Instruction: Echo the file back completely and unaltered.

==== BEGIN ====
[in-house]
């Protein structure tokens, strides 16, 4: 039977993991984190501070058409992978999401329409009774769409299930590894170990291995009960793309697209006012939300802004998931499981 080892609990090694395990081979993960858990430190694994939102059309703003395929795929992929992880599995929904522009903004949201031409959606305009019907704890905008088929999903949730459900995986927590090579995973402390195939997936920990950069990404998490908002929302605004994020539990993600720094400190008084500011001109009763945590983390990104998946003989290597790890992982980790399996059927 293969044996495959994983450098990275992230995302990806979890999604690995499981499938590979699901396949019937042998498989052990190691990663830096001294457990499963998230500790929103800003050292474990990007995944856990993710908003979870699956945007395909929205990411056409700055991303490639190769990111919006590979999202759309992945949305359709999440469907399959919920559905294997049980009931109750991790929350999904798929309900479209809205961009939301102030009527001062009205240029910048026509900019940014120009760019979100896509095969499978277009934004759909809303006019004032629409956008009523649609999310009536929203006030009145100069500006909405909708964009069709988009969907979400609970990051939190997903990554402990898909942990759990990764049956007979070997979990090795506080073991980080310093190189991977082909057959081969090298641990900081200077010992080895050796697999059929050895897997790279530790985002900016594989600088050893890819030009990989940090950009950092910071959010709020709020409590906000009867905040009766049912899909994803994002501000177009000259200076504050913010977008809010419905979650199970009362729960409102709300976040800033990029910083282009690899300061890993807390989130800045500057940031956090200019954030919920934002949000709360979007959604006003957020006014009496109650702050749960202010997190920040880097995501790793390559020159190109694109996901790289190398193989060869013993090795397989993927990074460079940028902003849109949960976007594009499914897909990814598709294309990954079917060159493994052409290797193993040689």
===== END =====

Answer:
[in-house]
């Protein structure tokens, strides 16, 4: 039977993991984190501070058409992978999401329409009774769409299930590894170990291995009960793309697209006012939300802004998931499981 080892609990090694395990081979993960858990430190694994939102059309703003395929795929992929992880599995929904522009903004949201031409959606305009019907704890905008088929999903949730459900995986927590090579995973402390195939997936920990950069990404998490908002929302605004994020539990993600720094400190008084500011001109009763945590983390990104998946003989290597790890992982980790399996059927 293969044996495959994983450098990275992230995302990806979890999604690995499981499938590979699901396949019937042998498989052990190691990663830096001294457990499963998230500790929103800003050292474990990007995944856990993710908003979870699956945007395909929205990411056409700055991303490639190769990111919006590979999202759309992945949305359709999440469907399959919920559905294997049980009931109750991790929350999904798929309900479209809205961009939301102030009527001062009205240029910048026509900019940014120009760019979100896509095969499978277009934004759909809303006019004032629409956008009523649609999310009536929203006030009145100069500006909405909708964009069709988009969907979400609970990051939190997903990554402990898909942990759990990764049956007979070997979990090795506080073991980080310093190189991977082909057959081969090298641990900081200077010992080895050796697999059929050895897997790279530790985002900016594989600088050893890819030009990989940090950009950092910071959010709020709020409590906000009867905040009766049912899909994803994002501000177009000259200076504050913010977008809010419905979650199970009362729960409102709300976040800033990029910083282009690899300061890993807390989130800045500057940031956090200019954030919920934002949000709360979007959604006003957020006014009496109650702050749960202010997190920040880097995501790793390559020159190109694109996901790289190398193989060869013993090795397989993927990074460079940028902003849109949960976007594009499914897909990814598709294309990954079917060159493994052409290797193993040689």